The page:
Abstract Critical

Abstract Art on in February

Michael-Stubbs-Grenade Head 2012 household paint and tinted floor varnish on MDF, 198x198cms

Michael Stubbs, Grenade Head, 2012 household paint and tinted floor varnish on MDF, 198 x 198cm

Opening at the Cass Gallery in London Metropolitan University on the 8th of February is ‘Michael Stubbs: Paintings/Prints/Drawings/Collages’. Stubbs writes ‘Painting is at an interesting crossroads in relation to digital culture and the media – I try to reflect this through the painting’s chaotic visual spaces.’ The exhibition is on until the 2nd of March.

Judith Lauand, ‘Untitled’, oil on canvas, 61 x 50cm, (24 x 19 3/4in)

Judith Lauand, ‘Untitled’, oil on canvas, 61 x 50cm, (24 x 19 3/4in)

At Stephen Friedman from the 8th of February to the 9th of March is ‘Judith Lauand: The 1950s’. As the press release has it: ‘Lauand’s loyalty to Concretism is unmistakeable, and yet the distinct freedom of her approach is also powerfully evident in her extraordinary dialogue with form, space, colour and rhythm. Organic lines and playful geometric elements multiply themselves in convergent, divergent or random directions. Shapes gather or disperse, overlay or create intersecting points that present a pronounced dynamism and desire to experiment.’

Keith Coventry, installation Modern Collections

Keith Coventry, installation Modern Collections

Far from Lauand’s optimism (and perhaps ability), on until the 22nd March at Modern Collections is ‘Keith Coventry: Twentieth Century Estates’. From the press-release: ‘In the 1990s, as the Modernist style of much of the housing came into vogue once again – fodder for architecture buffs and design students – little thought was given to the residents’ day-to-day reality. The ‘Estate Paintings’, employing the visual vocabulary of Malevitch and El Lissitzky, show that the utopian ideals which led to the creation of widespread social housing have their roots in abstraction. In these stark and compelling paintings, Coventry contends that the ultimate failure of the Modernist project was its inability to make real space for human living.’

Alejandro Ospina, Greba Orokorra, 200 x 300 cm, 2012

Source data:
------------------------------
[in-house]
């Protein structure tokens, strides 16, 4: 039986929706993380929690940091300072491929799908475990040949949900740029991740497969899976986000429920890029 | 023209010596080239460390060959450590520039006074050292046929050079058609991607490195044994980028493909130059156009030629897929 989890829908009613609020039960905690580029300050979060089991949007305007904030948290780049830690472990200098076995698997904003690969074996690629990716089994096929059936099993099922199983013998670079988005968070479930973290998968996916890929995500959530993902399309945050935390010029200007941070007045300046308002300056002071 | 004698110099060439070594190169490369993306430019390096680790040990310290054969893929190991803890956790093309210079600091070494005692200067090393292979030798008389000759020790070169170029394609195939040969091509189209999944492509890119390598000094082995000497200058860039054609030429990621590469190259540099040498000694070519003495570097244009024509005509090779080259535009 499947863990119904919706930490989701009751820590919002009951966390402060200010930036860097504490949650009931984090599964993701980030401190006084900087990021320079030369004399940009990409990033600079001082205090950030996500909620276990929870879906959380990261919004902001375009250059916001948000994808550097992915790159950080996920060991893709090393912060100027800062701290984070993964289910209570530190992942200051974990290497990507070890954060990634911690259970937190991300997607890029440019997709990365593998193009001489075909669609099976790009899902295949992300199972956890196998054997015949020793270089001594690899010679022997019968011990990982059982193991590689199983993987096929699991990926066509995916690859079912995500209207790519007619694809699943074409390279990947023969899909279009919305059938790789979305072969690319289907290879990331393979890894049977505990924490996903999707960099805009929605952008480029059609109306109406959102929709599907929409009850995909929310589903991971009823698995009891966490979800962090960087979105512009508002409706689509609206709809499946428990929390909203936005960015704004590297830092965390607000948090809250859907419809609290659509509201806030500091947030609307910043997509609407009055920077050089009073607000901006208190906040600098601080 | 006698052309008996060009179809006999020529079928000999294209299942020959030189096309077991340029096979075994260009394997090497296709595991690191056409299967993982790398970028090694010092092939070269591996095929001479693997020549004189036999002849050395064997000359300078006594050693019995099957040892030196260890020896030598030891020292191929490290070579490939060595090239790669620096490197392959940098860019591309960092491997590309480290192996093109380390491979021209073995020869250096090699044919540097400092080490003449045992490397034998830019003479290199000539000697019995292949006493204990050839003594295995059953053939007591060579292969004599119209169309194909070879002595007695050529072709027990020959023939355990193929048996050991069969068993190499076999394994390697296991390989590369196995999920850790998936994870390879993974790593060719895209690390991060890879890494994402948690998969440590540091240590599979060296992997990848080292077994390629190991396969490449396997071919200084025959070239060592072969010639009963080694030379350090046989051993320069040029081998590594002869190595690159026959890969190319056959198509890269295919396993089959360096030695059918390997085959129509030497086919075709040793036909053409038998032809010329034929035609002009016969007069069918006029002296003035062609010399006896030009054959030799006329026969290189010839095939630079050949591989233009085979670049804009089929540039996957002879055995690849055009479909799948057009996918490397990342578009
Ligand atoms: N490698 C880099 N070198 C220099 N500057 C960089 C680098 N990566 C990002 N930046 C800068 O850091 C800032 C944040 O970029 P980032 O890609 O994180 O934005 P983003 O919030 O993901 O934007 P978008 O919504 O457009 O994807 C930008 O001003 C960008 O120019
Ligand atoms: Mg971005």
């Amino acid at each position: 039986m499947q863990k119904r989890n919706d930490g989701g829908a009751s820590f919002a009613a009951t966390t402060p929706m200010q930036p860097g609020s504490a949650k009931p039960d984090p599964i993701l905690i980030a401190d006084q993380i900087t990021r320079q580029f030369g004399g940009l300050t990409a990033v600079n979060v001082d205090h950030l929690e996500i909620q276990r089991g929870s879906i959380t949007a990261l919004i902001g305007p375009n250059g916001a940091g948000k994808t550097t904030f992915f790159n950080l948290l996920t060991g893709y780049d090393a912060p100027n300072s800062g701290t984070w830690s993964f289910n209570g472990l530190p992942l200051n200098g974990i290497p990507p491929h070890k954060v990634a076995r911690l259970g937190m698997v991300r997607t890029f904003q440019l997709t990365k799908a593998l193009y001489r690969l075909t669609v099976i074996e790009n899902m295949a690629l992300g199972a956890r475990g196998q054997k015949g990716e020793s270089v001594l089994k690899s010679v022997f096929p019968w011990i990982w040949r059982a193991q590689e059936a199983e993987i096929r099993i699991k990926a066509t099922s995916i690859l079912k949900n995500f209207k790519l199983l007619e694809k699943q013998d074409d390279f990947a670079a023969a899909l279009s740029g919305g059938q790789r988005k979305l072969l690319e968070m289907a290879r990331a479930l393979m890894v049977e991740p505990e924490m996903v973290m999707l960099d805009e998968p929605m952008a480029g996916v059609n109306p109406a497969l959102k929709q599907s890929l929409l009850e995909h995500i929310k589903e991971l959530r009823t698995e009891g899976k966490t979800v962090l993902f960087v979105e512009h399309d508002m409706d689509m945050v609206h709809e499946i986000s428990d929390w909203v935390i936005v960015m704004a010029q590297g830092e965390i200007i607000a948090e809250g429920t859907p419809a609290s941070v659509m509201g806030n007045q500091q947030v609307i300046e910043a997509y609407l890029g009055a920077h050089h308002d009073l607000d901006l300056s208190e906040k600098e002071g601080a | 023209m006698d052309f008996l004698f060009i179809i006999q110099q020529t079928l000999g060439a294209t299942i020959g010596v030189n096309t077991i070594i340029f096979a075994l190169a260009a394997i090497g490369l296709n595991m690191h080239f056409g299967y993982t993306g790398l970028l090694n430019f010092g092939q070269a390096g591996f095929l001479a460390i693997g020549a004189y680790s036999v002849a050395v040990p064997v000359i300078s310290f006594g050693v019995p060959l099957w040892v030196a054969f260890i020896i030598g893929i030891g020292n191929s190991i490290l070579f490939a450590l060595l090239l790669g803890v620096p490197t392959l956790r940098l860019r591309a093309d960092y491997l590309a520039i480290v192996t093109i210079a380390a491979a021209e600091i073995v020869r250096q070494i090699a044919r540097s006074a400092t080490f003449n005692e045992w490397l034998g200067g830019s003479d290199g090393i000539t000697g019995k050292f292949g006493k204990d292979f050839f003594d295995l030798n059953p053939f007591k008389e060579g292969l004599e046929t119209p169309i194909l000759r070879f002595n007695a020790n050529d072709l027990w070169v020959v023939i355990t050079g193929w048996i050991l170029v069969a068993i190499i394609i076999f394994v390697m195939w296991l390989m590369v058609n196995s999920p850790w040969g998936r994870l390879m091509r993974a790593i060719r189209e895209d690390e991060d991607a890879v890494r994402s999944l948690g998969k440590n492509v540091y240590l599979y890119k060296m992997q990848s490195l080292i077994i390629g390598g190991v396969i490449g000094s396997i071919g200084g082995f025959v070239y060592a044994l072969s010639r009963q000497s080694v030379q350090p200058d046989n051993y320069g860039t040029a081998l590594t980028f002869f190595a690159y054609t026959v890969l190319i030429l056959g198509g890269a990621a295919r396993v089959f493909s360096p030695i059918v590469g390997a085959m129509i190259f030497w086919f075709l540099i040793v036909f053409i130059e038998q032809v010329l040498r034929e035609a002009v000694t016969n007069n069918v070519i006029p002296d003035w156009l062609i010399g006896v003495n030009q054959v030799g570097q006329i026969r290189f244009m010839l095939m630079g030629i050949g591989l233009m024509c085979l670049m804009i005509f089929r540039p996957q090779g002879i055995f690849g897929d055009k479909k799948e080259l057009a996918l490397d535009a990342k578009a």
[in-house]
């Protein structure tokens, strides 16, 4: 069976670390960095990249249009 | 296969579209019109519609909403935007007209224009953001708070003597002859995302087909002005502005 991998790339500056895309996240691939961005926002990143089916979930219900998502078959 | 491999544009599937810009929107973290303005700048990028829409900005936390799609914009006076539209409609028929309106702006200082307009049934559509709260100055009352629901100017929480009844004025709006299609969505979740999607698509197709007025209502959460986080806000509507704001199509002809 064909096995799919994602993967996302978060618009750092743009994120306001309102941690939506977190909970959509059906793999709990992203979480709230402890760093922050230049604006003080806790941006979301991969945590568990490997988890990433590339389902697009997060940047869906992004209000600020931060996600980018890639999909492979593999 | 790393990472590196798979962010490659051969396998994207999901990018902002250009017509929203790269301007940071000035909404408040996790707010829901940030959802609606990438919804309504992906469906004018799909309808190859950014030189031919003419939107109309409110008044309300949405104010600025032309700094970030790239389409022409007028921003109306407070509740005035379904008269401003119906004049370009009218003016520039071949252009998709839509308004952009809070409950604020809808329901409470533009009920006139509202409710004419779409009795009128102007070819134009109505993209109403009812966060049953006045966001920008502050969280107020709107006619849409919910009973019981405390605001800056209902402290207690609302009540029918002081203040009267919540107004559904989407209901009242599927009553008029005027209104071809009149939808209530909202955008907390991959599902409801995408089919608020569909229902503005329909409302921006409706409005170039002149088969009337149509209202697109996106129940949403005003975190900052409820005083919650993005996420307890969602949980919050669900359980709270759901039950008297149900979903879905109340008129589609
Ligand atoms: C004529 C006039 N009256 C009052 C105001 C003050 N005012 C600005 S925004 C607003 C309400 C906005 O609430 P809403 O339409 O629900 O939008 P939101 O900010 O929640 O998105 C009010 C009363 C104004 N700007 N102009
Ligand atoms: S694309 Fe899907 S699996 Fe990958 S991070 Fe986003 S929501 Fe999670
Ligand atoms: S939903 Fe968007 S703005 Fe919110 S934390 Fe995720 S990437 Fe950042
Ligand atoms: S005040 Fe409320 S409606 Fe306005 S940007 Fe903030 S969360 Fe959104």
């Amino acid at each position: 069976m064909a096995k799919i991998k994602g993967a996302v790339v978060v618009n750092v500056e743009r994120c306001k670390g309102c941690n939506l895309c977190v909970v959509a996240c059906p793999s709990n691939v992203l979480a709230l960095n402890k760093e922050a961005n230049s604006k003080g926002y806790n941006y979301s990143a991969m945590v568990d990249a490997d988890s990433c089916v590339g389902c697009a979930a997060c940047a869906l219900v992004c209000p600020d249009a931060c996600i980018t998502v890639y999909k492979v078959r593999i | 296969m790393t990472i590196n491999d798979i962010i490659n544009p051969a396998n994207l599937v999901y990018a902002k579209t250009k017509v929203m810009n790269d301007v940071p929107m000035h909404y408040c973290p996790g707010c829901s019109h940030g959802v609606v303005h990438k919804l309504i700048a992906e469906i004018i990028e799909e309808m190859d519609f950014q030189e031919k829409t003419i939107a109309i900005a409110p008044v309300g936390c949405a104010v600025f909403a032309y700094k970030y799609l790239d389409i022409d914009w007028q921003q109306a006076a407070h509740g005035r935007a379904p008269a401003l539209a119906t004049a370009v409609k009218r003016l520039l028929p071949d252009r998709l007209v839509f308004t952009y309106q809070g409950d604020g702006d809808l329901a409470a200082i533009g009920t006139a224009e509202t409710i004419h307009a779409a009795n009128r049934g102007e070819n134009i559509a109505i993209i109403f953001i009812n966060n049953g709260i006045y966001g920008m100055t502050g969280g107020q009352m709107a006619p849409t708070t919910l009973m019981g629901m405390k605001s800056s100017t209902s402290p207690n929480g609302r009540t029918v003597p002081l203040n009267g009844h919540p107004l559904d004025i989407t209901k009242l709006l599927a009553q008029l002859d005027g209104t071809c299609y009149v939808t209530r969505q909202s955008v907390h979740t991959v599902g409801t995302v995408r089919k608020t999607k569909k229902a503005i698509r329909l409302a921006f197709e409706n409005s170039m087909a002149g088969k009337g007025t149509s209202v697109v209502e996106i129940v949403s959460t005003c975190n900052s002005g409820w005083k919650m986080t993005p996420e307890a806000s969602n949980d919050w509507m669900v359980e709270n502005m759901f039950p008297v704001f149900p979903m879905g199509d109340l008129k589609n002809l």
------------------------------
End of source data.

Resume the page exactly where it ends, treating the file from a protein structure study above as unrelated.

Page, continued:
Alejandro Ospina, Greba Orokorra, 200 x 300 cm, 2012

On until the 3rd of March at Image Music Text Gallery is ‘Alejandro Ospina: Megalopolis’. Ospina says: ‘I try to work in ways that reflect continuous changes in attention at a rate and method that would have seemed absurd before the arrival of the Internet, simulating what happens in our minds when we jump from image to image accumulating and merging layers of visual information. I want the work to reflect how the Internet has mutated the way we look at sets of images or contemplate a stream of information.’

William Gear, Landscape Study,1960, Oil on canvas, 56 x 45.5 cm

William Gear, Landscape Study,1960, Oil on canvas, 56 x 45.5 cm

Other exhibitions include ‘Modern British Abstraction’ at Whitford Fine Art until the 28th of February (see image by William Gear); ‘Modern and Compact Atmosphere’ curated by Tom Owen at Studio 1.1 and on from the 8th of February until the 3rd of March; ‘Eva Hesse: 1965′ at Hauser & Wirth, Savile Row until the 9th of March; ‘Linda Karshan: Lines and Movements’ at The Redfern Gallery until the 7th of March; sculptures by Lewis Teague Wright at The Depot, Clapton from the 7th to the 22nd February; ‘Indian Tantric + Western Contemporary’ at Bartha Contemporary from the 8th February to the 23rd of March; Kurt Schwitters at Bernard Jacobson until the 30th of March and at Tate Britain until the 12th of May; ‘Robert Rauschenberg: Jammers’ at Gagosian Britannia Street from the 16th of February until the 28th of March; ‘Light Show’ at the Hayward until the 28th of April; ‘Carl Andre: Mass and Matter’ is on at Turner Contemporary, Margate until the 6th of May; as is ‘William Scott’ at Tate St Ives.

 

 

 

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